May
22nd 2008
The consuming pleasures of “Sex and the City”

Posted under: Gender, the body

We’re about to go all Sex, all the time around here, as we begin the final countdown until Sex and the City:  the Movie drops.  If like Historiann, you’ve occasionally thought to yourself, “whatever happened to Sex and the City?”, don’t miss NYC Weboy’s terrific overview of SATC (the TV show)and thoughts on how and why the show changed over time.  (You can find NYC Weboy at his eponymous blog, or over at New Critics.)  NYC Weboy’s thesis is that the show became more about the clothes than the characters:  “Pat Field’s evolutionary costuming wasn’t just a “fifth character” as so many suggest – it was the vehicle for reimagining the whole story as a consumerist fantasy.”  At the same time–and perhaps not coincidentally–the tone of the show was brightened up to make the characters more likable “types” than the individuals who inspired Candace Bushnell’s original columns in the New York Observer.  (Quick aside:  check out the cover of Vogue, featuring SJP wearing a very druggy face and crouched in between “Big”‘s legs.  Not an encouraging omen for the movie!)

I think NYC Weboy is correct–but I’d also humbly like to suggest that the TV show incarnation was always a consumerist fantasy, although I like his point that the materialism accelerated with the brand-name shoe fixation and Alexander McQueen couture miniskirts.  The show was always a consumerist fantasy because the four key women were depicted mostly eating and drinking in restaurants or bars gossiping with each other or meeting men, while effortlessly remaining size 0 or size 2.  It was all about the spending of money on the body, not the getting of the money, too:  the characters were rarely shown working, and problems at work were never developed except as they became problems in the characters’ social and/or sex lives.  Occasionally, the characters would be shown exercising–chatting in a yoga class or jogging in Central Park–but maintaining their sylph-like figures was another kind of work that was rendered strangely invisible.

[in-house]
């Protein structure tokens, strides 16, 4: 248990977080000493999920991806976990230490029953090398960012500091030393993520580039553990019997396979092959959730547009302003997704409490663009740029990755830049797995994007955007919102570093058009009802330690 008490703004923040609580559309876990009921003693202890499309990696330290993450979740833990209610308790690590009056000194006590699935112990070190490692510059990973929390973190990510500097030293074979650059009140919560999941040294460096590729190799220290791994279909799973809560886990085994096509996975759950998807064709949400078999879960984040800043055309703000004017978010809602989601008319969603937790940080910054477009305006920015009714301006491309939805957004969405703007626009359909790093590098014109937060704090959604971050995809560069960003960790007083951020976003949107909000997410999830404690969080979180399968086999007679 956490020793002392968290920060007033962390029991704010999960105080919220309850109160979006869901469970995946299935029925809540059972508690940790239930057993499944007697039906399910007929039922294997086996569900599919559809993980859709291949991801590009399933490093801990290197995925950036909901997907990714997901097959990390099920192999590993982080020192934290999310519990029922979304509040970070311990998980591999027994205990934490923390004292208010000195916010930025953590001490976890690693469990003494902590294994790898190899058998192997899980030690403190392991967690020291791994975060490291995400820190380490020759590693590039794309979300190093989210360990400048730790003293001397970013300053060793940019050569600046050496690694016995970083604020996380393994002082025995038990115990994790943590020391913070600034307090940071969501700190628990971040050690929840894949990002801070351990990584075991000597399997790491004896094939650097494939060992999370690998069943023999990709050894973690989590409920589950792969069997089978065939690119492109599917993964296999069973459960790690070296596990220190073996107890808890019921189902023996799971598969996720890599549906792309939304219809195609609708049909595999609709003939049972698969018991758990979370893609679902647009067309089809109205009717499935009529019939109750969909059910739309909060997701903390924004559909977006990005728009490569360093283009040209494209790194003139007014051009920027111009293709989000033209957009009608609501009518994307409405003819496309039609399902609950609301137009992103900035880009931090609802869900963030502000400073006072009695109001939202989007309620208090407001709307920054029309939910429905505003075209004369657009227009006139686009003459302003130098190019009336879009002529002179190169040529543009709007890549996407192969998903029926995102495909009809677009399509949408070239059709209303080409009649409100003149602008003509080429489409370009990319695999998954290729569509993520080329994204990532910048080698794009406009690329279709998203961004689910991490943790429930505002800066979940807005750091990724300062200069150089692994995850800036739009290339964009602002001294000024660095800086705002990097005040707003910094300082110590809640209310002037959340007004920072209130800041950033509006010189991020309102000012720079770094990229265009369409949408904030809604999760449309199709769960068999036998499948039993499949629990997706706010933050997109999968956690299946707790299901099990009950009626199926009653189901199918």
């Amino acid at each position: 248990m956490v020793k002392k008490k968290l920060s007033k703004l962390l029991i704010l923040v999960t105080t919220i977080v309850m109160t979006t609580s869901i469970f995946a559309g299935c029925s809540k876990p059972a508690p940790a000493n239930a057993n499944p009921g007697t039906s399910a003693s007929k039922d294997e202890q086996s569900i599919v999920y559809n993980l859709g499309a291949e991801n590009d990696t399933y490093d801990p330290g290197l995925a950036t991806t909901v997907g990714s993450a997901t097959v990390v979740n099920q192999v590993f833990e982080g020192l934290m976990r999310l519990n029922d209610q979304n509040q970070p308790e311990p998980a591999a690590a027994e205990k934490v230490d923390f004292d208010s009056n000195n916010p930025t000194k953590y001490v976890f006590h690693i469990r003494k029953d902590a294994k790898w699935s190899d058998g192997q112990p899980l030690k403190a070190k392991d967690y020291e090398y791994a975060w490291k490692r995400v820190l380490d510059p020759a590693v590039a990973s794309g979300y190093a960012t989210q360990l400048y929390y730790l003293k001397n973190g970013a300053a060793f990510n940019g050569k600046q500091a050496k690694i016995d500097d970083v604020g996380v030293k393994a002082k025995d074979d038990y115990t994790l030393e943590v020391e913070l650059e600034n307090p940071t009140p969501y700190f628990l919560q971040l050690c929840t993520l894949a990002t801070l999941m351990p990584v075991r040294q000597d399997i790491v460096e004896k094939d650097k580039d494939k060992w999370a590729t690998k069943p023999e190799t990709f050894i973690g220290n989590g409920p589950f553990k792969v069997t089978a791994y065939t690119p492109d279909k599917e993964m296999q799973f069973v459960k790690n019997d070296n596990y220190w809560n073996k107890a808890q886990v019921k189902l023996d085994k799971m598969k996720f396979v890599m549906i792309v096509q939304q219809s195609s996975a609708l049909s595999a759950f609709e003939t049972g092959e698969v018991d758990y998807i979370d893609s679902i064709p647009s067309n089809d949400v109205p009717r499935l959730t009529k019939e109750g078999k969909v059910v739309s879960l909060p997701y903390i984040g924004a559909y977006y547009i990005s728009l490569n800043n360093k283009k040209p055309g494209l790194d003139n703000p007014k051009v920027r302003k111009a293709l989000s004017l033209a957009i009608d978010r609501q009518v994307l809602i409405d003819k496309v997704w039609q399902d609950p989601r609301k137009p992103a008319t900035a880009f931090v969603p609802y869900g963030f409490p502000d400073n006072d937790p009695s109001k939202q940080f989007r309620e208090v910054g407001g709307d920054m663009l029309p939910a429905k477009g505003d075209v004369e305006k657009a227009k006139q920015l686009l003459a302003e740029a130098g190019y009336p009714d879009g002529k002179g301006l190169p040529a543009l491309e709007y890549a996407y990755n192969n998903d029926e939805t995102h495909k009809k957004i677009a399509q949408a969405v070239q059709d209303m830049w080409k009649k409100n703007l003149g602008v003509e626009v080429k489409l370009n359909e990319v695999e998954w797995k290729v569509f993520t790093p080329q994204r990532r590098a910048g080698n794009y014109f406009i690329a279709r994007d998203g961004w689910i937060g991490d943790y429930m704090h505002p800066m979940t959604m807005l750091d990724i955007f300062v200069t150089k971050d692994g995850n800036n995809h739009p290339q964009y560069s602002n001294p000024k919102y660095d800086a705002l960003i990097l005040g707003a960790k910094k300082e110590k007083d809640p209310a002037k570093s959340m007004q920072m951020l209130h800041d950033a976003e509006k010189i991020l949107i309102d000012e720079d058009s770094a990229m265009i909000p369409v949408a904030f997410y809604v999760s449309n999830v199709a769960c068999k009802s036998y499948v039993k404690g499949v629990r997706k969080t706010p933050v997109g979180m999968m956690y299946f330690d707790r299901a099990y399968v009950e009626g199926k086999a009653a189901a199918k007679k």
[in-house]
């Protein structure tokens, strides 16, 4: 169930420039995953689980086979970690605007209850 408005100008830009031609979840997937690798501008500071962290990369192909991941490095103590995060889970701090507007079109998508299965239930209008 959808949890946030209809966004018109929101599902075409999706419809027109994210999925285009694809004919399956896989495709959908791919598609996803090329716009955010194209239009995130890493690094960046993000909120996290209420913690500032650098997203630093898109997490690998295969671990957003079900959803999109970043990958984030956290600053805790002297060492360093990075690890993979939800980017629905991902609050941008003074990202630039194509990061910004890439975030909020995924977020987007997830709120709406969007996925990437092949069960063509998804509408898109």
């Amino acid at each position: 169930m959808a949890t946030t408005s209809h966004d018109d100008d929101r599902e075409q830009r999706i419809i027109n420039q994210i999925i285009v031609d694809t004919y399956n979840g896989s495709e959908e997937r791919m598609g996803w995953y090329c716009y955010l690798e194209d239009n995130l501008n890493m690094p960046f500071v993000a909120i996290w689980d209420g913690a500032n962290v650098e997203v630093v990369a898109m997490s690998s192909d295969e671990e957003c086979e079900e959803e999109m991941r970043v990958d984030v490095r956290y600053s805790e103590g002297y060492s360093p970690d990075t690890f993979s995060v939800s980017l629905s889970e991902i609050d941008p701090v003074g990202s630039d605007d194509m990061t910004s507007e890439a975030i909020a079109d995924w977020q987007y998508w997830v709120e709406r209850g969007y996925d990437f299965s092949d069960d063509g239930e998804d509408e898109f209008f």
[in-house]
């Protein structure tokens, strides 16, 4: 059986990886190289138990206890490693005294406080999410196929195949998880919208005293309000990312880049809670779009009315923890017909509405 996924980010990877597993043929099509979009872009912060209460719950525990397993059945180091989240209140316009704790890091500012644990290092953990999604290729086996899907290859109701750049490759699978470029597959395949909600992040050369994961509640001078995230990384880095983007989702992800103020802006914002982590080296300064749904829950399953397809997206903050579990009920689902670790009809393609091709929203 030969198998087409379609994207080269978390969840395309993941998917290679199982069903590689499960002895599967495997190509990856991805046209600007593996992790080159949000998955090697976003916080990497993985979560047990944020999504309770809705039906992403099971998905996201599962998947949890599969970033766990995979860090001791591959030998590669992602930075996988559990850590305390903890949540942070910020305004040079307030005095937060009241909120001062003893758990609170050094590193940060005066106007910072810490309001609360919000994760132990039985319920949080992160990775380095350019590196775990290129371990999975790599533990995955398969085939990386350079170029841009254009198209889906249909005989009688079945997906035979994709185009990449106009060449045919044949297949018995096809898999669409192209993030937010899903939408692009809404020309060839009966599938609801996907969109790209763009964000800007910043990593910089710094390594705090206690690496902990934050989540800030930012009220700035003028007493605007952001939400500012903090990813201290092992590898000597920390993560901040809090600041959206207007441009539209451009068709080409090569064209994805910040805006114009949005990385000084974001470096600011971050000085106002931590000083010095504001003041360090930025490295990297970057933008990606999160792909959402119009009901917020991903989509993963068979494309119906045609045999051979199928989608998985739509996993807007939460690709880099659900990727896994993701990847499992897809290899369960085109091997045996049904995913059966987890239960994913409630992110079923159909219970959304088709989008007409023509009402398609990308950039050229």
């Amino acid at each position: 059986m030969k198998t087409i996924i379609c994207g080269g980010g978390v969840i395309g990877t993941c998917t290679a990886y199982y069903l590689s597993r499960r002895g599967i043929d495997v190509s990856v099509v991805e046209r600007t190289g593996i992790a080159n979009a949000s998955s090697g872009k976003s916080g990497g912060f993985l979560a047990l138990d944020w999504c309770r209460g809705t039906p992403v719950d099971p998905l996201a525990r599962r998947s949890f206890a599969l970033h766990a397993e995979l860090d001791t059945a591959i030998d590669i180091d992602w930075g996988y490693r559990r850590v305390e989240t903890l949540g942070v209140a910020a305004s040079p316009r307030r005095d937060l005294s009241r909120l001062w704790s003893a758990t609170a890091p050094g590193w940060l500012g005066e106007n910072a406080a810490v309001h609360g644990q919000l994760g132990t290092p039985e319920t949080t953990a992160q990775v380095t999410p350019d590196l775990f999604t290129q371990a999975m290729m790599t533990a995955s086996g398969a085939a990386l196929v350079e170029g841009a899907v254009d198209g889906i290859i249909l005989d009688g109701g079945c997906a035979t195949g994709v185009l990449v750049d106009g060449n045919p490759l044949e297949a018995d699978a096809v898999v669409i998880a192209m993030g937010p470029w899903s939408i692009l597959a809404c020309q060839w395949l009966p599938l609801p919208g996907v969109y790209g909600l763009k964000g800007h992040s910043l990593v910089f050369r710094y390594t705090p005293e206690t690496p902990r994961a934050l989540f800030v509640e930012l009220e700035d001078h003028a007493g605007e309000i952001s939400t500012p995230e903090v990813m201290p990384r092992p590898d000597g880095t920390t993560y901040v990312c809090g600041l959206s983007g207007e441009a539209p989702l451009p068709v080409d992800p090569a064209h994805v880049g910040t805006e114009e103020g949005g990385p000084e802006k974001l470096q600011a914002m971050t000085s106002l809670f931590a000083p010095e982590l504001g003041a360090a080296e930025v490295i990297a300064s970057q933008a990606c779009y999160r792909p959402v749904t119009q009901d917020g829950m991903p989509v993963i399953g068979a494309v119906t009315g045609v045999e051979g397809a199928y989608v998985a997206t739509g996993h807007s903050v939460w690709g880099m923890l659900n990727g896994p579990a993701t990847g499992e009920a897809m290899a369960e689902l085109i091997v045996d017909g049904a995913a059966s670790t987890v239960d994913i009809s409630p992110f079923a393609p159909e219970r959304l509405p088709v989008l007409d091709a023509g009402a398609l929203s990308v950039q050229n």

In other words, the show was a fantasy about the consuming body–feeding the body, pouring in alcohol, adorning it, giving it sexual pleasure–without the possible consequences that consumption ordinarily leads to (weight gain, debt, alcoholism, pregnancy, and disease).  Carrie Bradshaw even smoked cigarettes!  (Talk about a fantasy of the consuming body–she may quite possibly be the last likeable main character in a TV show who was a smoker.)  With many other women–married women and mothers–their bodies are there for the pleasure and use of others:  husbands, babies, and children all demand satisfaction from the bodies of wives and mothers before the wives and mothers can claim their own pleasures.  No wonder SATC was such an appealing fantasy world for middle-class women.  It was a world in which women’s pleasures came first, and without consequences.

2 Comments »

2 Responses to “The consuming pleasures of “Sex and the City””

  1. squadratomagico on 22 May 2008 at 10:17 am #

    I always enjoyed SATC, and I am not a big TV-watcher. While nowhere near as good as my favorite show of all time, BVS (Buffy), SATC shared with BVS a female-centrism that was gratifying and rare. And though it’s true that the characters never were shown working at their looks, that’s also something I liked about it. They seldom were shown working out or even shopping — they just looked good and they knew it. And the characters seemed to want to look good for their own pleasure, in their own individual styles (sexy, preppie, careerist, boho), rather than dressing specifically in order to attract men. They didn’t have a Hollywood bombshell look, but a couture look that was far more creative and artistic (if unrealistically unaffordable for most of the characters).

    While on the one hand, I agree with you that this was somewhat dishonest, on the other hand, I would have little interest in watching a show about women obsessing about their appearances, always wearing push-up bras and low-cut shirts, and fussing over how to attract a man.

  2. ej on 22 May 2008 at 3:50 pm #

    One of my personal favorites was when Carrie Bradshaw denounced shopping on-line because “shopping is my cardio” yet that season, was often seen wearing cropped tops that revealed incredibly toned abs!

    That said, I did appreciate the story line about Miranda trying to lose her baby weight-even more so now that I’m in a similar position!